Last week, we looked at CP504, the warning the IRS gives before issuing a levy. This week, we are looking at Form 668-A. The IRS will send this form to both the taxpayer and the business that will have to turn over the taxpayer’s property, such as a bank. If you received a Notice CP504 and ignored it, Form 668-A is one of the consequences.
The Anatomy of Form 668-A
Form 668-A starts by identifying the taxpayer by name and address. This is similar to most other notices and letters from the IRS, but now it is not only going to the taxpayer, but also a business that is associated with the taxpayer, such as a bank.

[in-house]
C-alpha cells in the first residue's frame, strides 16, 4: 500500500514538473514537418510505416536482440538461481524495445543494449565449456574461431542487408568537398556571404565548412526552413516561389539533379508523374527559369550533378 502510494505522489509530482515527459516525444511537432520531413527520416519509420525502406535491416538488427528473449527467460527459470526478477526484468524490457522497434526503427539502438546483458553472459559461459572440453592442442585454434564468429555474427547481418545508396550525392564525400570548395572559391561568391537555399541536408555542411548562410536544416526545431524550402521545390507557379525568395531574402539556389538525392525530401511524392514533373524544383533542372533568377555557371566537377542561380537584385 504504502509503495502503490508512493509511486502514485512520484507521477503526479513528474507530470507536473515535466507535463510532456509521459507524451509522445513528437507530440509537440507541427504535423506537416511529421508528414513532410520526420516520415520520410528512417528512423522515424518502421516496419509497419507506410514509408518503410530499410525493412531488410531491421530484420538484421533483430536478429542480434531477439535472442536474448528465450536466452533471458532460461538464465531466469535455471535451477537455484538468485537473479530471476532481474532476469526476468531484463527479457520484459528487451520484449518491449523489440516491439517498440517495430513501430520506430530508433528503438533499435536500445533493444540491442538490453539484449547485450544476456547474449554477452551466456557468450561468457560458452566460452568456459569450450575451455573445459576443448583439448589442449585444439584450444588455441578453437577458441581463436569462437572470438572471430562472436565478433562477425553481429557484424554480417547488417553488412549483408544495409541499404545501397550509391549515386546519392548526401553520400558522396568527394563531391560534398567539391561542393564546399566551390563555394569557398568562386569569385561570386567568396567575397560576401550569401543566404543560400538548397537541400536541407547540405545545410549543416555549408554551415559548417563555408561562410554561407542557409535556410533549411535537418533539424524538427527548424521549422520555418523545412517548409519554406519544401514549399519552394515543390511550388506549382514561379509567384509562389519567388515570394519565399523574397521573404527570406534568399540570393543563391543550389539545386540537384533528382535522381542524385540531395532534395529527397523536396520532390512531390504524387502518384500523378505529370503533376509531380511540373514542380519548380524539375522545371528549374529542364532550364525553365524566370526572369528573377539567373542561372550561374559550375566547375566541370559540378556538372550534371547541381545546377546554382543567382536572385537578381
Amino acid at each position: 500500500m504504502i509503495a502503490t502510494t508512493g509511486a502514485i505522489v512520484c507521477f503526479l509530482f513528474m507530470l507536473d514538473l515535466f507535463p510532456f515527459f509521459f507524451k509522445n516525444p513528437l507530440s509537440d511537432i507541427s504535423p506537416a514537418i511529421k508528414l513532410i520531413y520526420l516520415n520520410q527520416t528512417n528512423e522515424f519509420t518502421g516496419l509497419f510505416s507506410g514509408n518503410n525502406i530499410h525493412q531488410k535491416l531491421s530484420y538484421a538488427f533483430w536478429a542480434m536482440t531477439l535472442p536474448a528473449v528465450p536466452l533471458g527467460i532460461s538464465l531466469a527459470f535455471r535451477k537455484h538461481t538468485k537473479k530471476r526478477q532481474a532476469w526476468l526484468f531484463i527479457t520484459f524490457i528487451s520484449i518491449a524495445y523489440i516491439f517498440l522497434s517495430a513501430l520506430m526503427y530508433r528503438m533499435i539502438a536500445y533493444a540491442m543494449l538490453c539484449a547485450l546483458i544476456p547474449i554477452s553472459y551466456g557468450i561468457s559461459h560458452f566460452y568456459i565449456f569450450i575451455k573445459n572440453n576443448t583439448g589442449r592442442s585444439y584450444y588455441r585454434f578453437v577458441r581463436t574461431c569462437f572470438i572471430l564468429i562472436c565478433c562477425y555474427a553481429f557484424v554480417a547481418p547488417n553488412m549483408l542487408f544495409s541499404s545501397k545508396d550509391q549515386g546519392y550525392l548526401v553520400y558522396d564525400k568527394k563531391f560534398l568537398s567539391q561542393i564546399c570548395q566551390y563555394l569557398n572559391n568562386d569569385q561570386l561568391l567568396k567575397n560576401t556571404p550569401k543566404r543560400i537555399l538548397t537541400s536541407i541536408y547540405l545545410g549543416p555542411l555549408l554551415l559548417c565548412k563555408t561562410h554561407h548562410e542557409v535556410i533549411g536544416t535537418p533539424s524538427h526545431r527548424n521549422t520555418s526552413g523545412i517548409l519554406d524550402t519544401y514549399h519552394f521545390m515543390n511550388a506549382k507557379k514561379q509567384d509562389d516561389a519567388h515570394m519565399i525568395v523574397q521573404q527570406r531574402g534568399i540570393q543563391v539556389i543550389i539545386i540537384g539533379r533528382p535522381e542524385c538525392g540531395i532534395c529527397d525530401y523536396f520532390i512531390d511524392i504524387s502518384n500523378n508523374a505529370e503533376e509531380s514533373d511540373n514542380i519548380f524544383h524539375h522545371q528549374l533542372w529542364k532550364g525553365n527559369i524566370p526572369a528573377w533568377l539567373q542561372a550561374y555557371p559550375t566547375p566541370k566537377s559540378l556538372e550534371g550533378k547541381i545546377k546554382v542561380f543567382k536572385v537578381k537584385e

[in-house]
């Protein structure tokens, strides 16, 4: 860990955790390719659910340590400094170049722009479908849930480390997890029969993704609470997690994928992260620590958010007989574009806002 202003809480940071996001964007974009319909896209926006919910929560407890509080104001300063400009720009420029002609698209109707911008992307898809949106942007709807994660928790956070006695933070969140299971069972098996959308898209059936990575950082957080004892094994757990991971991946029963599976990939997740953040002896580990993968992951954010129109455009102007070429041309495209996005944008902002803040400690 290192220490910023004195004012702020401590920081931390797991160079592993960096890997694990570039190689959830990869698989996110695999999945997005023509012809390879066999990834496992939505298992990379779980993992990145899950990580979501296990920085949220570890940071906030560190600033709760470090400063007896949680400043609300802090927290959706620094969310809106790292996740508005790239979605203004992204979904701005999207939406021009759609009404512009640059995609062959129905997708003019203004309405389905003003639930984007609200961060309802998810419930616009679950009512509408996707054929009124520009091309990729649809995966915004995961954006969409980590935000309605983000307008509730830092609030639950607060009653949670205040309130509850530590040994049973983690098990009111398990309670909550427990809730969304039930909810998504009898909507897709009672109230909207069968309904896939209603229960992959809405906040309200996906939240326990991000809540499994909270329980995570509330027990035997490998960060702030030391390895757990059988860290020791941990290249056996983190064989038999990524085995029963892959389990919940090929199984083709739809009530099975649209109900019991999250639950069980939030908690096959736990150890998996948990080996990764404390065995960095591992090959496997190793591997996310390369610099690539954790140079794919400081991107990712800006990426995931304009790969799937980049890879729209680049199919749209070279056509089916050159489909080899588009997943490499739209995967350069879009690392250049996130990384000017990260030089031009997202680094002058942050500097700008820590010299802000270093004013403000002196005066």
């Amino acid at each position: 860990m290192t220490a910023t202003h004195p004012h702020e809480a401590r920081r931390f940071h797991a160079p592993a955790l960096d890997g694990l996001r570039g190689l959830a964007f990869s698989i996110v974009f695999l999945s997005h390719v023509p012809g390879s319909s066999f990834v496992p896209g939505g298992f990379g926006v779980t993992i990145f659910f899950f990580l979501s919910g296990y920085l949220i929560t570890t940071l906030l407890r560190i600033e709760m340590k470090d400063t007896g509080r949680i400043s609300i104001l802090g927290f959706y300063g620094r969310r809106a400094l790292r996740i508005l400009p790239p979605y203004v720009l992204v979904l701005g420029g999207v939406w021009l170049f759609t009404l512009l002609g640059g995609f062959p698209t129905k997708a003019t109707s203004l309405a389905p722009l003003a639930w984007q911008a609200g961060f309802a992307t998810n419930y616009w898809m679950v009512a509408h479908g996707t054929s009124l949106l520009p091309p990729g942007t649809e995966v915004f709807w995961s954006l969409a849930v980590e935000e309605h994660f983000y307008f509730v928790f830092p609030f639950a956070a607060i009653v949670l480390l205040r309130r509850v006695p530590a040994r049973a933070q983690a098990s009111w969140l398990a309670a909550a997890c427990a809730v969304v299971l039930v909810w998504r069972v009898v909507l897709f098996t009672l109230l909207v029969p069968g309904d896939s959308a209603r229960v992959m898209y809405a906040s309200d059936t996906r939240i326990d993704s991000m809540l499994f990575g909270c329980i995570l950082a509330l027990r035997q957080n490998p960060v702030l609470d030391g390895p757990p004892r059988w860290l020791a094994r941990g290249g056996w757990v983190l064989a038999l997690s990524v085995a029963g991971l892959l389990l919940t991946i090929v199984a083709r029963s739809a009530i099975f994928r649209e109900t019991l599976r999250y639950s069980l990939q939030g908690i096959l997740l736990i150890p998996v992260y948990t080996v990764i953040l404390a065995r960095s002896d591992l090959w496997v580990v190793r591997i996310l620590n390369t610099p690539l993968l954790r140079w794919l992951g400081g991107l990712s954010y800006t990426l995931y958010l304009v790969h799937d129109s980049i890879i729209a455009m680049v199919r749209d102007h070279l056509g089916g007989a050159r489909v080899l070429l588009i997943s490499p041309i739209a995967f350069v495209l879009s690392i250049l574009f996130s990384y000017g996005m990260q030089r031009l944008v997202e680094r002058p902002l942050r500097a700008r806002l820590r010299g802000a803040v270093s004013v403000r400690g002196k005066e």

The body of the notice is information identifying the type of tax, dates that are at issue, and the amount that is owed. If the levy is issued to a bank, and the taxpayer’s account has more than that amount, then the bank is only supposed to remit enough to cover the balance. However, if the amount owed is more than the amount in the taxpayer’s account, the bank must turn over all of the funds in that account.
Below that section are instructions for the bank to hold the money and assets for 21 days and then remit it to the IRS.
What should I do?
You only have 21 days to respond to the levy action. During those 21 days, you either need to pay the amount owed, make arrangements to pay it off, such as an installment agreement or argue why the amount stated is incorrect at a Collections Due Process Hearing.
If you have received Form 668-A, contact us today to discuss your options.